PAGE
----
ART and CRIME

 When it comes to art and cultural property crime, we’re used to hearing about high profile thefts at museums.  According to the Art Loss Register, over 50% of thefts occur from private collections.  There are hundreds of thousands of reported art crimes each year, not to mention those unreported.  This includes theft, fraud and looting as well as trafficking across state lines and international borders.  The category of art crime is rather broad and can include fine art, antiquities, collectibles, musical instruments, antiques, pottery, glass, silver, books, documents, textiles and much more.

In the March issue of the FBI Law Enforcement Bulletin, there is an excellent article discussing many of the issues relating to worldwide art crime:  Protecting Cultural Heritage from Art Theft by Noah Charney, Paul Denton, and John Kleberg.  It discusses how art crime on local and international levels potentially funds organized crime and terrorist activities.   It also discusses what law enforcement agencies around the world are doing to combat this problem.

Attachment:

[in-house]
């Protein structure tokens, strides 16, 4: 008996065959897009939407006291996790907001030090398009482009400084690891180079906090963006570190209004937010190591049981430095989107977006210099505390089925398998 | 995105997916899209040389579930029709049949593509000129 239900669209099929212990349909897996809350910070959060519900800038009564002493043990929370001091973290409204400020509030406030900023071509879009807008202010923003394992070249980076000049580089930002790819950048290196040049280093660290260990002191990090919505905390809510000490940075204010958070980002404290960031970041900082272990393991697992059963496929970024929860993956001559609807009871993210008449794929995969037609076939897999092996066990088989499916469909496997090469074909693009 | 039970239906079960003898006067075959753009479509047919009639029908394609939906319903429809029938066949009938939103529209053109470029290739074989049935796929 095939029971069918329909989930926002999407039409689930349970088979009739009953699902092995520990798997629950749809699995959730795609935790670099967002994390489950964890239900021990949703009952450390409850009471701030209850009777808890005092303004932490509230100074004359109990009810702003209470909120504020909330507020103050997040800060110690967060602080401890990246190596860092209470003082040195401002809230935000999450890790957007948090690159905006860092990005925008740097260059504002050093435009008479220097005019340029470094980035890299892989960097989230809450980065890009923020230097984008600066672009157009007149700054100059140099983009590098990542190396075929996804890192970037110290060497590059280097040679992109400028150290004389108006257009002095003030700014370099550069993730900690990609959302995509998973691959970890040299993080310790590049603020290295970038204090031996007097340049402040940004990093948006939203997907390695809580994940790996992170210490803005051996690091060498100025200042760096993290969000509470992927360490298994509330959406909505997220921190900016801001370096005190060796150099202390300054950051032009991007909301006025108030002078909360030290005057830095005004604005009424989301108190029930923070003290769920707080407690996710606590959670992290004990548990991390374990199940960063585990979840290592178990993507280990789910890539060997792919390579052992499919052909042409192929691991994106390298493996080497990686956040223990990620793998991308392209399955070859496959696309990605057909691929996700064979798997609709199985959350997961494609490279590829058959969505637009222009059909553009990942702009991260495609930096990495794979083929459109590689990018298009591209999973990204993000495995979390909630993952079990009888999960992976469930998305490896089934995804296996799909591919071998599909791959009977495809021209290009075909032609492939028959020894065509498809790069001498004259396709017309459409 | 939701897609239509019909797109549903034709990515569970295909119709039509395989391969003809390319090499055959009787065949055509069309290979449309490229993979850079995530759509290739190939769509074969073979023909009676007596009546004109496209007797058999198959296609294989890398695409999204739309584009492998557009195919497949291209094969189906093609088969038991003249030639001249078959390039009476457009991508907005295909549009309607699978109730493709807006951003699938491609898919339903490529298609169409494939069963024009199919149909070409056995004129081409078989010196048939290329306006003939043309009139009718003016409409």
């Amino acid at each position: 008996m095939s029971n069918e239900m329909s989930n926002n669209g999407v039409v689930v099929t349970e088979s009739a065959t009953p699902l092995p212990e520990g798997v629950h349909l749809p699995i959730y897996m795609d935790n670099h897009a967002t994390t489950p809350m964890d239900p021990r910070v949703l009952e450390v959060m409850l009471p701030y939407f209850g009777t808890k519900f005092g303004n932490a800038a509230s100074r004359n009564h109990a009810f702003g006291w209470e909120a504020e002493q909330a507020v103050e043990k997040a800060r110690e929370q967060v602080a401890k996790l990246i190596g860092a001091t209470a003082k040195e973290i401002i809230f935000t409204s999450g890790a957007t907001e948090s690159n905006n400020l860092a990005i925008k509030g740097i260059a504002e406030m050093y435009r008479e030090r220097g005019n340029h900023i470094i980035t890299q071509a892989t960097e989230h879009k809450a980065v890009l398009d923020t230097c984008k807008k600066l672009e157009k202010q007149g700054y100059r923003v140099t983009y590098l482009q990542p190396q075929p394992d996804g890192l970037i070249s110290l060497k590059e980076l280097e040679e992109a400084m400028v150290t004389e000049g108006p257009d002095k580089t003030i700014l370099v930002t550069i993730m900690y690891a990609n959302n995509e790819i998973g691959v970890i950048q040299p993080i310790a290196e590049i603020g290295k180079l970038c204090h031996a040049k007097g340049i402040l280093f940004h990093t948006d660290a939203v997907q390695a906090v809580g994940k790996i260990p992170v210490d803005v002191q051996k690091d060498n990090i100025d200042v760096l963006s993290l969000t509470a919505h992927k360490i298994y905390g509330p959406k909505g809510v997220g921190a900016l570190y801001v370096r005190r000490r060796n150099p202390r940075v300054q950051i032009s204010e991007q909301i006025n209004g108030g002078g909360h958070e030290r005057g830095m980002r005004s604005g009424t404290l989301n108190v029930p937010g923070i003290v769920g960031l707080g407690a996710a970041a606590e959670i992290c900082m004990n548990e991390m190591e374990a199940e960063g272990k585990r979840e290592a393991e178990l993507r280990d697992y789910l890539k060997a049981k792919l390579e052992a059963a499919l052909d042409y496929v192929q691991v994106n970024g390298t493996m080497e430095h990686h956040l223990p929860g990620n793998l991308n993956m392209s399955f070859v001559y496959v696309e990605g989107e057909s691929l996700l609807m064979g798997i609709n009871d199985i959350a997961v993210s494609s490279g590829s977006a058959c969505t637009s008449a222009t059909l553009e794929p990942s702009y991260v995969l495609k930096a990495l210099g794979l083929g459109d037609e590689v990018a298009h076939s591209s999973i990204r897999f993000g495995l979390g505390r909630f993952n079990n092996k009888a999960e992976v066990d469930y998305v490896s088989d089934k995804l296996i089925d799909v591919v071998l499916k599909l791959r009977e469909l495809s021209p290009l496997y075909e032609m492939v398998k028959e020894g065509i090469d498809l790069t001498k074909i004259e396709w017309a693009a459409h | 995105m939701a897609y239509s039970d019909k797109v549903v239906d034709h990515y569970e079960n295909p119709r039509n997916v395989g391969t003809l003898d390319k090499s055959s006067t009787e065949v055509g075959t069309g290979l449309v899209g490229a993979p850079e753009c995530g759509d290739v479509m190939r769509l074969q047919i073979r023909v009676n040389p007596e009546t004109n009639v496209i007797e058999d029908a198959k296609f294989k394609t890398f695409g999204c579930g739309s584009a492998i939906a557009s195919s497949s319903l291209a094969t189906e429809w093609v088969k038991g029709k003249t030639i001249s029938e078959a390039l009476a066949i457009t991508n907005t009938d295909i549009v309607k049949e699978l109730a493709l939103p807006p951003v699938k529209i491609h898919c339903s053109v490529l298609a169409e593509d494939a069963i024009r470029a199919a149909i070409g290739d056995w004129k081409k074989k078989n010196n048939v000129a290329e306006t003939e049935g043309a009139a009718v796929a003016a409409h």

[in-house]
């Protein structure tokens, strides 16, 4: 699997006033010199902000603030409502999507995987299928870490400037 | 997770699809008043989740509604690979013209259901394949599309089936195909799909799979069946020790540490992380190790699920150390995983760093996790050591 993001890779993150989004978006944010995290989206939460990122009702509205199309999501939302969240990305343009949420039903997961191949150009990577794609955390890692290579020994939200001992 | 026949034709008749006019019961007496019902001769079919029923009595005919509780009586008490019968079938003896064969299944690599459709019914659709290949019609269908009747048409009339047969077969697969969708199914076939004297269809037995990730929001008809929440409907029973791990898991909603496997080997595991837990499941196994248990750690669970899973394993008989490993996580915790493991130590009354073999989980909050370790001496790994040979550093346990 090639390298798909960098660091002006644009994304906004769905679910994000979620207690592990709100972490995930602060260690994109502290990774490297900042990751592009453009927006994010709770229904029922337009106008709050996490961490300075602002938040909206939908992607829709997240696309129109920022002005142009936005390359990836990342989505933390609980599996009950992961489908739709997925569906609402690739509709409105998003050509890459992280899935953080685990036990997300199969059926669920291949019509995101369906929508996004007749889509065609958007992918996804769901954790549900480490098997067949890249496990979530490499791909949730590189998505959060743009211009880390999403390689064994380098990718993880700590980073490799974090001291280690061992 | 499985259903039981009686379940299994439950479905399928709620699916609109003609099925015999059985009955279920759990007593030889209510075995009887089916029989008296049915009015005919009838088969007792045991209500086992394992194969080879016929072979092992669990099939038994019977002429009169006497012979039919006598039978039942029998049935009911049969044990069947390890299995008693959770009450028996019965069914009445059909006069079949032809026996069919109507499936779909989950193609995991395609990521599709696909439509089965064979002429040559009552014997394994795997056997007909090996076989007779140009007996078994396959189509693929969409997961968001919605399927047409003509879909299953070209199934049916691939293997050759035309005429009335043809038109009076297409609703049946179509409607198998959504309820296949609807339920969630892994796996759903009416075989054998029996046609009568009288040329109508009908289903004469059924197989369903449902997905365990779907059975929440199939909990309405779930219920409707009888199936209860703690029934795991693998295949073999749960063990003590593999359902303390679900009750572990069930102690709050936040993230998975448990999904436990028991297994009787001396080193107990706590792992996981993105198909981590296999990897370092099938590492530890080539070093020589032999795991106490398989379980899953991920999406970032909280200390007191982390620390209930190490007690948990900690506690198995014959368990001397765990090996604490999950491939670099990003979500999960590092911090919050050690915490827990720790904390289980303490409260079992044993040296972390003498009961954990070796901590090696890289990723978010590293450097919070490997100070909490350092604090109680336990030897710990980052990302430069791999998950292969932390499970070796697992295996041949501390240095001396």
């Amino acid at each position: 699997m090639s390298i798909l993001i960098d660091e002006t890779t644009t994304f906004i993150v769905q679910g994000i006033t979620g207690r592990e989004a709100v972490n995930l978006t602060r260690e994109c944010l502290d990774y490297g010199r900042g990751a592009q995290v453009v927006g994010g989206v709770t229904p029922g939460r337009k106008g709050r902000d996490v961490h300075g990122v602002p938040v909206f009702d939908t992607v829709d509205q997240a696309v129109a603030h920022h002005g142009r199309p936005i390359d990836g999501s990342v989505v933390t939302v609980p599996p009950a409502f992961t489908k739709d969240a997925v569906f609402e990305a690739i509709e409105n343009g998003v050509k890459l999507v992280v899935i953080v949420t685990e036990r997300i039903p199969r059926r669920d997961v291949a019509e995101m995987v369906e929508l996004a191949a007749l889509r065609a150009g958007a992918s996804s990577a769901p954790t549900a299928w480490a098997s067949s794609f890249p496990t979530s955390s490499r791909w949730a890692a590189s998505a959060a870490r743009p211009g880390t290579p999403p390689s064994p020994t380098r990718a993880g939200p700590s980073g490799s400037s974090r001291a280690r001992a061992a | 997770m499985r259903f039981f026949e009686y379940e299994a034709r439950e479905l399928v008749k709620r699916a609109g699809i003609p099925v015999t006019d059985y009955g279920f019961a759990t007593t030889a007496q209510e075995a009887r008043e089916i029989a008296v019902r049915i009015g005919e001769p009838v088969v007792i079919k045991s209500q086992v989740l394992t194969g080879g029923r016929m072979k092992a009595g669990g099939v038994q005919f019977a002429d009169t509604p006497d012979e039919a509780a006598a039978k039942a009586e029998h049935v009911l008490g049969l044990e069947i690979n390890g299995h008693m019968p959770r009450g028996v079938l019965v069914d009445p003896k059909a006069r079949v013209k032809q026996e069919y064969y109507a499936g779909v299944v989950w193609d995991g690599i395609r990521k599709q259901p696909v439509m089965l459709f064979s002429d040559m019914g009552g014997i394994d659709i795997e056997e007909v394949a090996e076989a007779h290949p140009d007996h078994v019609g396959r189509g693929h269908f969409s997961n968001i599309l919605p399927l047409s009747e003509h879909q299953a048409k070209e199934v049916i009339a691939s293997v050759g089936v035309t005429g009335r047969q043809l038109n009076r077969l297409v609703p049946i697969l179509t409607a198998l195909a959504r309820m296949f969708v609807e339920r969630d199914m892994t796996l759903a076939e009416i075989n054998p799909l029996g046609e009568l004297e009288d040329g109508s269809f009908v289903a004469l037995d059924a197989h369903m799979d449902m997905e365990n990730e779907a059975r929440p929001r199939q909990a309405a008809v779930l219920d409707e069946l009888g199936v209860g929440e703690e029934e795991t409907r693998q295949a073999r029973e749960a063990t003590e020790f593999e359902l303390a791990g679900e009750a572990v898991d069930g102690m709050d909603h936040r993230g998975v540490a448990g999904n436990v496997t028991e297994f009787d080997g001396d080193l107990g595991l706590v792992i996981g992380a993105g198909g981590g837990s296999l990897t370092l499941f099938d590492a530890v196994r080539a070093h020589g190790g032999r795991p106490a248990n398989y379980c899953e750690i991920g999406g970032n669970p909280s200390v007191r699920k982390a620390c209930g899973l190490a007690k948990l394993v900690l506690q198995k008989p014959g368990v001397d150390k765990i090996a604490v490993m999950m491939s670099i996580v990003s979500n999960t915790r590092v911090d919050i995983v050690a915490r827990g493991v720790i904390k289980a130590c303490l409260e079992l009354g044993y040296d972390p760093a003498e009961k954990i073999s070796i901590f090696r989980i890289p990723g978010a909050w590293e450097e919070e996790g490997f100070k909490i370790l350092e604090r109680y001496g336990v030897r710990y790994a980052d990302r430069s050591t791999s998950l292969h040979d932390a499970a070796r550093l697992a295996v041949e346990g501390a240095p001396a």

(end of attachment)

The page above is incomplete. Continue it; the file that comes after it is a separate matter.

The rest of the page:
The FBI has an Art Crime Team with 14 special agents.  They conduct investigations and manage the National Stolen Art File, a search-able database of stolen art and cultural property objects.  An FBI Agent spoke to an appraisers meeting I attended a few years ago, and stated that 80% of the signatures on celebrity and sports memorabilia were fake.  Buyer beware!

In Southern California where I live, the Los Angeles Police Department Art Theft Detail is charged with investigating thefts, fakes, frauds and forgeries.  They also publish a list of alerts and latest stolen art.

Personal property appraisers need to be aware of these issues, and exercise due diligence on appraisal assignments.  Owners may be unaware they have been given or purchased a suspicious object with an unclear title.   Items with questionable provenance or title may have a lower value, and ownership rights are subject to challenges and claims. 

ADDITIONAL RESOURCES:

Art Loss Register http://www.artloss.com/en

Association for Research into Crimes against Art  http://artcrime.info/

Fine Art Registry http://www.fineartregistry.com/

International Foundation For Art Research http://www.ifar.org/